Netflix, hallway games and … Chelsea Piers? How pros are spending a rare Sunday off in NYC

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What's the best way to spend 12 free hours in New York?

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Ah, summer Sundays in New York City, when the world rests upon the very tip of your fingers. Grab lunch in Little Italy. Check out the Museum of Natural History, or the Met, or the MoMa. Or an afternoon cruise down the Hudson to the Statue of Liberty. And did somebody say ‘Citi Bike Tour’?

The pleasures of life as a New Yorker on a Sunday in August are not lost on most within the city limits. But for a select few on this Sunday, they might as well be winning lottery tickets.

With hurricane Henri barreling down on the greater metro area, the PGA Tour took the unusual step of canceling play at the Northern Trust at Liberty National Golf Club in Jersey City — just across the river from New York. As such, the group of 74 players who played into the weekend at the first FedEx Cup Playoff event of 2021 found themselves in an unusual position: with a rare Sunday off, and the largest city in the world in their backyard. (The final round will be played on Monday.)

So, what are the game’s best doing with their free Sunday in New York? The answers are varied.

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“If Covid quarantine has taught us anything, it’s what to do the whole day cooped up in a room,” said Jon Rahm, who left Liberty National on Sunday tied for the lead. “We’re at a hotel, so instead of me getting up to get food, I can room service the food and hopefully the fitness center and spa and some of the amenities at the hotel are open and we can take advantage of it.”

But Rahm admits, it’s likely Sunday will serve a far greater purpose: family time.

“We have a four-month-old in the room that needs a lot of attention,” he said. “Take a lot of walks around the hotel, I don’t know, but it’s definitely going to be a fun family day.”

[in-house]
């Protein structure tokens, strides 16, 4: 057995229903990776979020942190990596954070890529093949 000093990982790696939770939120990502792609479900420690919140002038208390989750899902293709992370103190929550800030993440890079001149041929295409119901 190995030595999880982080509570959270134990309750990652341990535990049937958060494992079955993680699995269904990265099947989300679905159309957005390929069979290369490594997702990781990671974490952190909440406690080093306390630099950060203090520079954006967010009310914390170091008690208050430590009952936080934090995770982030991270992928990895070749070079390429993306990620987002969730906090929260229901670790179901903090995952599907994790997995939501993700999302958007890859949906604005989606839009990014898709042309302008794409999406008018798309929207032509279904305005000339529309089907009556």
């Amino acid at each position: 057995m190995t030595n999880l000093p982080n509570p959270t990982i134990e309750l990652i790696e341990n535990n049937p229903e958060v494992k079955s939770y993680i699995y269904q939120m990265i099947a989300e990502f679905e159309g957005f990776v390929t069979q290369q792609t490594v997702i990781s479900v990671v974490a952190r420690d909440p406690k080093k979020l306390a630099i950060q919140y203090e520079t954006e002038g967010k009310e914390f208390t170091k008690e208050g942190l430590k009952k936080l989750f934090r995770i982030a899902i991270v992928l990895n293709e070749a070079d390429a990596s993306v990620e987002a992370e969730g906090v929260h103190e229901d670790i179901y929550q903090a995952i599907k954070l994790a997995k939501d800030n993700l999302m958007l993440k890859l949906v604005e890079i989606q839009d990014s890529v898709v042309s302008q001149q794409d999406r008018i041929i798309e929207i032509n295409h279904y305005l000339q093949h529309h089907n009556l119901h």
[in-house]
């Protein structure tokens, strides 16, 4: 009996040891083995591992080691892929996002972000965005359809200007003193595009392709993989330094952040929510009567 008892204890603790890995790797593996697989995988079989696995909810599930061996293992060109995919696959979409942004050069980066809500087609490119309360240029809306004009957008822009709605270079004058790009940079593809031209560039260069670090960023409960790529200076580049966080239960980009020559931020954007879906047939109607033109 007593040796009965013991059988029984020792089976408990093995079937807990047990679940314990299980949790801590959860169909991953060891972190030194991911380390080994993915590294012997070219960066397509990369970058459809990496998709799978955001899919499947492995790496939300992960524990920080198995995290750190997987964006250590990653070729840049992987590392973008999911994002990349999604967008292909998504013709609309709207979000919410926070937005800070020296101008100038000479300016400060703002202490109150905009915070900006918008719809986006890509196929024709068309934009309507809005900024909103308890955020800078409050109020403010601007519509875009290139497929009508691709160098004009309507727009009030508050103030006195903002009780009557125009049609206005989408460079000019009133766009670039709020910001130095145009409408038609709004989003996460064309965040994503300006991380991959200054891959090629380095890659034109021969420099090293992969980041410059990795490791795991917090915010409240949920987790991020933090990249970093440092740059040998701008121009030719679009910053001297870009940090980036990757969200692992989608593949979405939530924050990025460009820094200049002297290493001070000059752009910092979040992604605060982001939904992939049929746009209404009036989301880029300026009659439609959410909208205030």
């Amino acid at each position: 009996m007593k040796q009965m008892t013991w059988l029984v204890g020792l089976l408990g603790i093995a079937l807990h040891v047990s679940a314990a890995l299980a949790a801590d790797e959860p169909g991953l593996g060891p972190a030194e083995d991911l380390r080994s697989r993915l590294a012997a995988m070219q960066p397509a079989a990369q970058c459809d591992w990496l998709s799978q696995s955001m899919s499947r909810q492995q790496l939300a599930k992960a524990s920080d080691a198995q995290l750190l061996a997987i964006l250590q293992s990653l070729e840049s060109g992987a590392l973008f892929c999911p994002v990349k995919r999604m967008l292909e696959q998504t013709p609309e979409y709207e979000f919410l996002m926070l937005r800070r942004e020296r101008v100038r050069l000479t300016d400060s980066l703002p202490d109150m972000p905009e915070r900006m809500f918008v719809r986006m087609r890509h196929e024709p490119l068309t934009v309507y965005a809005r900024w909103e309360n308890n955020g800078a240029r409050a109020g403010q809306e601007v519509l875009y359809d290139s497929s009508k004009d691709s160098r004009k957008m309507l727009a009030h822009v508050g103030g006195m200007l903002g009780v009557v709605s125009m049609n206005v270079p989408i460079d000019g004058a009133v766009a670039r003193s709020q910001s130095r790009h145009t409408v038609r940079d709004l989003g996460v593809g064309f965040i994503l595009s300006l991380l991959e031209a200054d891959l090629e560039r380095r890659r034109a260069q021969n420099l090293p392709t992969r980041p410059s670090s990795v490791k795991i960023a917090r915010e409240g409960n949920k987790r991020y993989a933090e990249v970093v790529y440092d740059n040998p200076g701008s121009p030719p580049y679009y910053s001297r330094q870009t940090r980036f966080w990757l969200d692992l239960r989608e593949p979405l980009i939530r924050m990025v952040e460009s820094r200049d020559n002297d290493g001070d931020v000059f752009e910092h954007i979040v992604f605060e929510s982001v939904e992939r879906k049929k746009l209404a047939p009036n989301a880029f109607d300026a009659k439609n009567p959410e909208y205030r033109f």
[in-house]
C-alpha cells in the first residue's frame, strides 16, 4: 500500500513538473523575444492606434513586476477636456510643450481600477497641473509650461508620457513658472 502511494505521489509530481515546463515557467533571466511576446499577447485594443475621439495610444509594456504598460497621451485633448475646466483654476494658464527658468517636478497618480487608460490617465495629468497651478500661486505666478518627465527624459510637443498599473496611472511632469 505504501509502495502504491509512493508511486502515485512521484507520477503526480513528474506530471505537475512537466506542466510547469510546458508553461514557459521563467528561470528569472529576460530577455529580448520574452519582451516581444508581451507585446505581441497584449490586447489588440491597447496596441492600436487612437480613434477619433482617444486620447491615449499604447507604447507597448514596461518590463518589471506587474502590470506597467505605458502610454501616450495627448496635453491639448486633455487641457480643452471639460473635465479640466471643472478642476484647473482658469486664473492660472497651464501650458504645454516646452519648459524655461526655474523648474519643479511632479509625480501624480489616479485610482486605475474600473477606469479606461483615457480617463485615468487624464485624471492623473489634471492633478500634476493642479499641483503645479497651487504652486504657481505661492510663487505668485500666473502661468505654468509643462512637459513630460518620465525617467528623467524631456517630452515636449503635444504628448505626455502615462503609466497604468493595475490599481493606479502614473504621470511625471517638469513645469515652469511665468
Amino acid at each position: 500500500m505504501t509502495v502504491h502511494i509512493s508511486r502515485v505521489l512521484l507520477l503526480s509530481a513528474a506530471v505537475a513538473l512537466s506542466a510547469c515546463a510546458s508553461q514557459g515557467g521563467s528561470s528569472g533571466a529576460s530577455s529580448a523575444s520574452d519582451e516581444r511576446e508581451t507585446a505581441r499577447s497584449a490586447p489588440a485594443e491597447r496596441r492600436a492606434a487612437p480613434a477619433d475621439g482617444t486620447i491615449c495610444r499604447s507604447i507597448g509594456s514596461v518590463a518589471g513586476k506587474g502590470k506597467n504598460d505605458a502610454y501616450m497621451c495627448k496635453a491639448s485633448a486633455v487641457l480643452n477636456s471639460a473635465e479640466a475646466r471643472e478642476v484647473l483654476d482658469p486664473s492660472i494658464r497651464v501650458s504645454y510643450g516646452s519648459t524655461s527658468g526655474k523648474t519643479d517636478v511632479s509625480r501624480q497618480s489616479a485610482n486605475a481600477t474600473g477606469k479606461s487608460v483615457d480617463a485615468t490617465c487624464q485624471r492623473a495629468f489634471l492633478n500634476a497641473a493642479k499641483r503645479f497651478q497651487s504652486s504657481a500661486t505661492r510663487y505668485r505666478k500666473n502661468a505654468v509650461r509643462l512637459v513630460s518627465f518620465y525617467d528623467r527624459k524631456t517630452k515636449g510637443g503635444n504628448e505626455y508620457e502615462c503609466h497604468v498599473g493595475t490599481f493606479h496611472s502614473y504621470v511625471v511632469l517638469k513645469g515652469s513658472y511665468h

For others, the off-day won’t necessarily mean a day off.

“The course is closed, so I haven’t put too much thought into it,” Tony Finau said. “Maybe look at another course to practice. But if the weather is what it’s supposed to be, then it’s going to be an indoor day and a lot of Netflix and reading and eating.”

Whenever the final round commences, Finau will begin two strokes off Rahm’s mark and, he hopes, with a rejuvenated short game courtesy of his hotel hallway.

“I think hallway games, that’s probably more like in the hallway where you can chip to things,” he said. “But for sure the putter is going home with me tonight.”

Things will be quiet at Liberty National on Sunday, but what about elsewhere?

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In fact, Finau argues, there’s actually some credence to utilizing carpet as a short-game sharpener.

“It’s a lot harder to chip off carpet because you have to utilize like the bounce. It’s hard to get the leading edge underneath the golf ball,” he said. “I think there’s some value in, for sure, chipping off hard pan like that, learning how to use the leading edge. And conditions like it is, now probably not smart to do that because you don’t want to use the leading edge. You want to chip with bounce or you’re going to be digging the crap out of the grass.”

Others, like Justin Thomas, are an open book.

“I’m going to have to figure out what to do because I’ve never had an off-day in the middle of the tournament,” Thomas said. “Probably a lot of putting in my room and a lot of eating and a lot of TV watching.”

If things get dire, Rahm has a backup plan ready.

“I guess I could meet Adam at Chelsea Piers [driving range] … not really,” Rahm said with a laugh.

The city that never sleeps … or stops working on its game.

James Colgan

Golf.com Editor

James Colgan is an assistant editor at GOLF, contributing stories for the website and magazine on a broad range of topics. He writes the Hot Mic, GOLF’s weekly media column, and utilizes his broadcast experience across the brand’s social media and video platforms. A 2019 graduate of Syracuse University, James — and evidently, his golf game — is still defrosting from four years in the snow, during which time he cut his teeth at NFL Films, CBS News and Fox Sports. Prior to joining GOLF, James was a caddie scholarship recipient (and astute looper) on Long Island, where he is from.